I knew right then and there I wanted to be a Muslim. When the day was over I told them I would come back the next week and I did, but this time I told the sister I wanted to be a Muslim and they told their Imam and I took the shahadah. That was the happiest day of my life. All the sisters hugged me and congradulated me, I felt like I had been lifted into a new world and I never felt any difference until this very day. Al-hamdu lillahi rabbil ‘alamin.

May Allah (SWT) guide us all to accept His decree. May Allah (SWT) make us all strong in following, practicing and accepting this great deen in its entirety, and may Allah (SWT) give us the strength, faith and support to fight our desires. Ameen!!!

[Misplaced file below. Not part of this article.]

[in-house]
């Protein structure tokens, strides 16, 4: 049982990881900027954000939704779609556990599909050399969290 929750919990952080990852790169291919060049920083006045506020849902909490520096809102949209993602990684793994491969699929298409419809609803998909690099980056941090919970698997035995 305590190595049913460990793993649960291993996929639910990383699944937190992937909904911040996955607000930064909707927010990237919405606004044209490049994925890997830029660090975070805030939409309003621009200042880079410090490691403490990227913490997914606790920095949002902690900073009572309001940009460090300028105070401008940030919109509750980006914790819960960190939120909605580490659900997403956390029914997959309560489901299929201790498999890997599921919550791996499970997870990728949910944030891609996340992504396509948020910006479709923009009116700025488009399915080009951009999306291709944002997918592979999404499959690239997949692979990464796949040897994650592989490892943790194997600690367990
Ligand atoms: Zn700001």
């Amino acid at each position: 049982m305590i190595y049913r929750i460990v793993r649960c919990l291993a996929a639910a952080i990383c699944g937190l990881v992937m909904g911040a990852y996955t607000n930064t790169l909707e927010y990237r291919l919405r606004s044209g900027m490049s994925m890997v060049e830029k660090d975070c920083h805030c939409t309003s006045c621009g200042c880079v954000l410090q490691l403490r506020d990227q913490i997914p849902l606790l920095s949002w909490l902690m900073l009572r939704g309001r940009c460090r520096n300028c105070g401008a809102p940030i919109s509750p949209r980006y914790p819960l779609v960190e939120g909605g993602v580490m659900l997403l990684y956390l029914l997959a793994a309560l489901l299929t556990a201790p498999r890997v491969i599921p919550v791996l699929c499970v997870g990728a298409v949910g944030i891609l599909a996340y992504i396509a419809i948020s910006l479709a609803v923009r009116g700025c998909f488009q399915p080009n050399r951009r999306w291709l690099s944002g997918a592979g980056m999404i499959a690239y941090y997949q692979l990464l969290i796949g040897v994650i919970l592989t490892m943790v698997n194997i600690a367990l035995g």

Kaci Starbuck

My first realization about the Christian idea of salvation came after I was baptized into a Southern Baptist church at a young age. I was taught in Sunday School that “if you aren’t baptized, then you are going to hell”.

My own baptism had taken place because I wanted to please people. My mom had come into my room one evening and I asked her about baptism. She encouraged me to do it. So, the next Sunday, I decided to go to the front of the church. During a hymn at the end of the sermon, I walked forward to meet with the youth minister. He had a smile on his face, greeted me, then sat beside me on a pew. He asked a question, “Why do you want to do this?”… I paused, then said, “because I love Jesus and I know that he loves me”. After making the statement, the members of the church came up and hugged me… anticipating the ceremonial immersion in water just a few weeks later.